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Washington standard. [volume] (Olympia, Wash. Territory) 1860-1921, November 23, 1900, Image 2

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iii.v.nei i, WASH.
Hllli.U EVENING, NOVEMBER 23, 1900.
Wilson Awaits an Opportunity.
It seems that the heart of John 1..
Wilson has b«-. n fairly broken by the
ingratitude of his party and the spite
work of the faction in it which has
been so persistent in its efforts to pull
him down from the high pede-tal he
had -o unexpectedly attained. At a
meeting of lu- friends lately held in
Spokane, he formally announced his
retirement from the list of official as
pirants, and stated his intention of at
once relinquishing the position of a
leader of the party. The scene which
followed his leave-taking of party as
sociates is represented as having been
quite dramatic. Wilson wept. The
tloodgates of bis warm impetuous na
ture, responded to the emotion of the
few and faithful who had followed his
wavering fortunes over the tempestu
ous seas and ending in an ebb-tide
of that current which "taken at its
Hood" promi-ed so much for all.
The dispatch making this heart
rending announcement bears date of
the 11th instant, and gives the names
of those present at the scene of lamen
tation as W. 11. Luddcn, Register of
the Land Office; S. A. Wells, Receiver
of the Land Office; Jack Wilmot, pro
prietor of the Wilmot saloon ; Arthur
J. Shaw, Receiver of the First National
and Citizens' National Banks; Charles
Hopkins, District Manager of the In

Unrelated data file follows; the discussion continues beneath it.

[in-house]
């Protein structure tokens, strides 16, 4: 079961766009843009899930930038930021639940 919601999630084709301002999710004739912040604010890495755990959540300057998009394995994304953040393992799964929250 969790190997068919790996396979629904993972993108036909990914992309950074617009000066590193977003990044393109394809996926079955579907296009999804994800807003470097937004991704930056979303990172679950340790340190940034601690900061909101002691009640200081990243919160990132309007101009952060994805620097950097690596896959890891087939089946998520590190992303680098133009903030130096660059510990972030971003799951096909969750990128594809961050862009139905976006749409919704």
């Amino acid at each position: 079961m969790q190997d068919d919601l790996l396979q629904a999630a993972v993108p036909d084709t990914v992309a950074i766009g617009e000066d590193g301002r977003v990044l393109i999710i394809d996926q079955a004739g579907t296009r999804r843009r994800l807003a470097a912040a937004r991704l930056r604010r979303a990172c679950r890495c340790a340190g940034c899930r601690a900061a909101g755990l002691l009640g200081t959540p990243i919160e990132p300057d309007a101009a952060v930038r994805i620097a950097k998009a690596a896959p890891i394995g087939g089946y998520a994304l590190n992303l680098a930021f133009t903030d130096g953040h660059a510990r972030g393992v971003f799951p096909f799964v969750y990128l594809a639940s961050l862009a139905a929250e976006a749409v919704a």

land Telephone & Telegraph Com
pany ; Eugene B. Hyde, Superintend
ent of Forest Reserves; Millard T.
Hartson, ex-candidate for Superior
Judge; Captain Joe Moore, Secretary
of the Republican County Central
Committee; J. W. Merritt, ex-eandi
datc for the 3d district; Herman 1).
Crow, Senator-elect from the 4th dis
trict ; Wallace Mount, Supreme Judge
elect ; R. D. Speck, cx-Sheriff of Spo
kane county; Joseph Wilson, Collector
of Internal Revenue; Harry Hum
phreys, alloting agent for the Colville
Indians, all henchmen of the retiring
chieftain. It had been announced that
the meeting was to be held for inau
gurating new plans of conquest, in
stead of making a virtual surrender
and the donning of sack-cloth with
ashes on the head. The ex-Senator, it
is said, reviewed at some length the
work of the Republican party in this
State and referred to his own share in
the political battles. He said there
cent election had convinced him that
it was better for the party for him to
sacrifice liis political ambitions and
become an earnest worker in the ranks.
The only regret he had con> trning the
election was that some of his friends
had been defeated through their sup
posed allegiance to him, as he realized
that this presumed allegiance had
been the cause of their defeat. Here
the wigwam in which the meeting was
held fairly rocked with a release of the
pent-up emotion of his stricken fol
lowers. For several moments there
was nothing that broke the stillness
following the cadences of the melan